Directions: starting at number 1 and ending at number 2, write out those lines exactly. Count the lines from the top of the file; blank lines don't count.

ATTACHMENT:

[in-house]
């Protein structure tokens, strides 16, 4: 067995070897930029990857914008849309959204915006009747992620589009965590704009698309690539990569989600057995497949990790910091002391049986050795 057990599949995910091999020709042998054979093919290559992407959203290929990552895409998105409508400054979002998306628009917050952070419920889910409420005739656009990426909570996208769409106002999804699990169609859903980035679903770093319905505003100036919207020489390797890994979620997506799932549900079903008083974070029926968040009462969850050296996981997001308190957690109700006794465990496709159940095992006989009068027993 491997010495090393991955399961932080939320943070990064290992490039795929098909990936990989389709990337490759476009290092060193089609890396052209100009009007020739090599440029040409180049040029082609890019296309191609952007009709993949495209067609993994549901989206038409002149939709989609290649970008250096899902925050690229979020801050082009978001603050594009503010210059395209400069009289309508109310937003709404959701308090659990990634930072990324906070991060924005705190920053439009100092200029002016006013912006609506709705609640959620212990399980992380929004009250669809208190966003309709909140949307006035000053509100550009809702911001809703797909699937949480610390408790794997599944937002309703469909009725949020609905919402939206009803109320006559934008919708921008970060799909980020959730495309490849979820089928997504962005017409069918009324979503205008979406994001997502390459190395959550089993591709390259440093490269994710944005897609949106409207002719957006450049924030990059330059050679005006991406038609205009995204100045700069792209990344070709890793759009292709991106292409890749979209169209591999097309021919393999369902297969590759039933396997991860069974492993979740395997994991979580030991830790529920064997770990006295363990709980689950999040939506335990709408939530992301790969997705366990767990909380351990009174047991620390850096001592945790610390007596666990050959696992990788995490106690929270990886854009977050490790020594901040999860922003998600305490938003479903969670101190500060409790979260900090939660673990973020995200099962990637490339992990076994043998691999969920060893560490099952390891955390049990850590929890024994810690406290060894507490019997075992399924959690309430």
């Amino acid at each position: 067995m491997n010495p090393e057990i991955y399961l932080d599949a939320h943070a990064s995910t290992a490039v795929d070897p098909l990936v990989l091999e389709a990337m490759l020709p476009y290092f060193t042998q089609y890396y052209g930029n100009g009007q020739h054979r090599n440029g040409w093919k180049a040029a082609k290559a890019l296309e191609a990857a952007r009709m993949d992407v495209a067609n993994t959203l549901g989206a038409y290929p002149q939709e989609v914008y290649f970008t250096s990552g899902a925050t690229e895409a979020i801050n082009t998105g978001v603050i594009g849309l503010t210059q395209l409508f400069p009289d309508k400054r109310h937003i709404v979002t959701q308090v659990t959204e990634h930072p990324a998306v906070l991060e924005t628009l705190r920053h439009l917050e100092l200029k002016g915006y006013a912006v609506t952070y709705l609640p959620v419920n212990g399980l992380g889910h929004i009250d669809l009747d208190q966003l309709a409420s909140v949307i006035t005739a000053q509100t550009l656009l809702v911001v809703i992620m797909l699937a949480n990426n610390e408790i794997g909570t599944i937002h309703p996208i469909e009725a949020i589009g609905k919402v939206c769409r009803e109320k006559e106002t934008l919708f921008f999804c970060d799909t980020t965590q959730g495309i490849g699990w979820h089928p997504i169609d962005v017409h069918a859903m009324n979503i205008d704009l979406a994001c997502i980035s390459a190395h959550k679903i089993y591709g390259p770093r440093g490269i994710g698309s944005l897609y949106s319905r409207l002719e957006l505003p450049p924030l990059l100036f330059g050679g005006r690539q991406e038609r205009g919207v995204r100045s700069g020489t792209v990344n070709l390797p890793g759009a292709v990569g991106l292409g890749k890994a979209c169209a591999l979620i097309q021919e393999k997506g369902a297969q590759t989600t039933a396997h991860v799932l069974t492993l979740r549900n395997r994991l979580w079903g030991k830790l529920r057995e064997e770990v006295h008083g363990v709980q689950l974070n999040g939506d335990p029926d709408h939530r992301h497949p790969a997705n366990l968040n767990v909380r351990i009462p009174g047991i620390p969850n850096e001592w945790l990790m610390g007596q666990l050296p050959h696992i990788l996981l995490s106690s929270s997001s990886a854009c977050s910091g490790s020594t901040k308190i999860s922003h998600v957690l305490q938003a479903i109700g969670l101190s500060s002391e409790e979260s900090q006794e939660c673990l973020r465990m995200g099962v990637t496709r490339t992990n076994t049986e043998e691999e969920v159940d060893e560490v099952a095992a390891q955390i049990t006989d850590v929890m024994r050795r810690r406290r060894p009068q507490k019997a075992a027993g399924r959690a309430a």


[in-house]
């Protein structure tokens, strides 16, 4: 067995070897930029990857914008849309959204915006009747992620589009965590704009698309690539990569989600057995497949990790910091002391049986050795 057990599949995910091999020709042998054979093919290559992407959203290929990552895409998105409508400054979002998306628009917050952070419920889910409420005739656009990426909570996208769409106002999804699990169609859903980035679903770093319905505003100036919207020489390797890994979620997506799932549900079903008083974070029926968040009462969850050296996981997001308190957690109700006794465990496709159940095992006989009068027993 491997010495090393991955399961932080939320943070990064290992490039795929098909990936990989389709990337490759476009290092060193089609890396052209100009009007020739090599440029040409180049040029082609890019296309191609952007009709993949495209067609993994549901989206038409002149939709989609290649970008250096899902925050690229979020801050082009978001603050594009503010210059395209400069009289309508109310937003709404959701308090659990990634930072990324906070991060924005705190920053439009100092200029002016006013912006609506709705609640959620212990399980992380929004009250669809208190966003309709909140949307006035000053509100550009809702911001809703797909699937949480610390408790794997599944937002309703469909009725949020609905919402939206009803109320006559934008919708921008970060799909980020959730495309490849979820089928997504962005017409069918009324979503205008979406994001997502390459190395959550089993591709390259440093490269994710944005897609949106409207002719957006450049924030990059330059050679005006991406038609205009995204100045700069792209990344070709890793759009292709991106292409890749979209169209591999097309021919393999369902297969590759039933396997991860069974492993979740395997994991979580030991830790529920064997770990006295363990709980689950999040939506335990709408939530992301790969997705366990767990909380351990009174047991620390850096001592945790610390007596666990050959696992990788995490106690929270990886854009977050490790020594901040999860922003998600305490938003479903969670101190500060409790979260900090939660673990973020995200099962990637490339992990076994043998691999969920060893560490099952390891955390049990850590929890024994810690406290060894507490019997075992399924959690309430």